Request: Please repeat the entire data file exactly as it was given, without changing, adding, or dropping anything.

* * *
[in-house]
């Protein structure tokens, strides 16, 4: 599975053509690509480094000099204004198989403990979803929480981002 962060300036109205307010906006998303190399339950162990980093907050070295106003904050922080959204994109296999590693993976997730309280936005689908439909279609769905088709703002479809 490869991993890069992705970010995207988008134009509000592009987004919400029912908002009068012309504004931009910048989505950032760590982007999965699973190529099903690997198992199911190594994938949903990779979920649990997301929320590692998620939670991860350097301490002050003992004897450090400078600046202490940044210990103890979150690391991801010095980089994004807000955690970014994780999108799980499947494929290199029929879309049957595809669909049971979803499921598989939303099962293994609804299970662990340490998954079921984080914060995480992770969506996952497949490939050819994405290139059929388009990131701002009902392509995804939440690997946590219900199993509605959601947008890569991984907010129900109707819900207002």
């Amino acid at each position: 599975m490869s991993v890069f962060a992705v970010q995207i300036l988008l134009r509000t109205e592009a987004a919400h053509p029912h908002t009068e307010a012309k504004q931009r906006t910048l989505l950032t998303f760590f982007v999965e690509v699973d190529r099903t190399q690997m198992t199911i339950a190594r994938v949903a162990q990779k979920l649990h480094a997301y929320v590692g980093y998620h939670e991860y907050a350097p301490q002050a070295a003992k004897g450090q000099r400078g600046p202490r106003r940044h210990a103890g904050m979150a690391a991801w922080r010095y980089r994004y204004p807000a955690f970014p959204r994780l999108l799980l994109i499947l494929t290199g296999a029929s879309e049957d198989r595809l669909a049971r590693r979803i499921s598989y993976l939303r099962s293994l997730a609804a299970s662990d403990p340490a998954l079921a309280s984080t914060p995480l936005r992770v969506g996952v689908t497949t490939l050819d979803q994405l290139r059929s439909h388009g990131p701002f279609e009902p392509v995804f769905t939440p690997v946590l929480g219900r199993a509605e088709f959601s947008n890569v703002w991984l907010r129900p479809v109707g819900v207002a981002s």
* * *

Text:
[in-house]
């Protein structure tokens, strides 16, 4: 599975053509690509480094000099204004198989403990979803929480981002 962060300036109205307010906006998303190399339950162990980093907050070295106003904050922080959204994109296999590693993976997730309280936005689908439909279609769905088709703002479809 490869991993890069992705970010995207988008134009509000592009987004919400029912908002009068012309504004931009910048989505950032760590982007999965699973190529099903690997198992199911190594994938949903990779979920649990997301929320590692998620939670991860350097301490002050003992004897450090400078600046202490940044210990103890979150690391991801010095980089994004807000955690970014994780999108799980499947494929290199029929879309049957595809669909049971979803499921598989939303099962293994609804299970662990340490998954079921984080914060995480992770969506996952497949490939050819994405290139059929388009990131701002009902392509995804939440690997946590219900199993509605959601947008890569991984907010129900109707819900207002």
């Amino acid at each position: 599975m490869s991993v890069f962060a992705v970010q995207i300036l988008l134009r509000t109205e592009a987004a919400h053509p029912h908002t009068e307010a012309k504004q931009r906006t910048l989505l950032t998303f760590f982007v999965e690509v699973d190529r099903t190399q690997m198992t199911i339950a190594r994938v949903a162990q990779k979920l649990h480094a997301y929320v590692g980093y998620h939670e991860y907050a350097p301490q002050a070295a003992k004897g450090q000099r400078g600046p202490r106003r940044h210990a103890g904050m979150a690391a991801w922080r010095y980089r994004y204004p807000a955690f970014p959204r994780l999108l799980l994109i499947l494929t290199g296999a029929s879309e049957d198989r595809l669909a049971r590693r979803i499921s598989y993976l939303r099962s293994l997730a609804a299970s662990d403990p340490a998954l079921a309280s984080t914060p995480l936005r992770v969506g996952v689908t497949t490939l050819d979803q994405l290139r059929s439909h388009g990131p701002f279609e009902p392509v995804f769905t939440p690997v946590l929480g219900r199993a509605e088709f959601s947008n890569v703002w991984l907010r129900p479809v109707g819900v207002a981002s």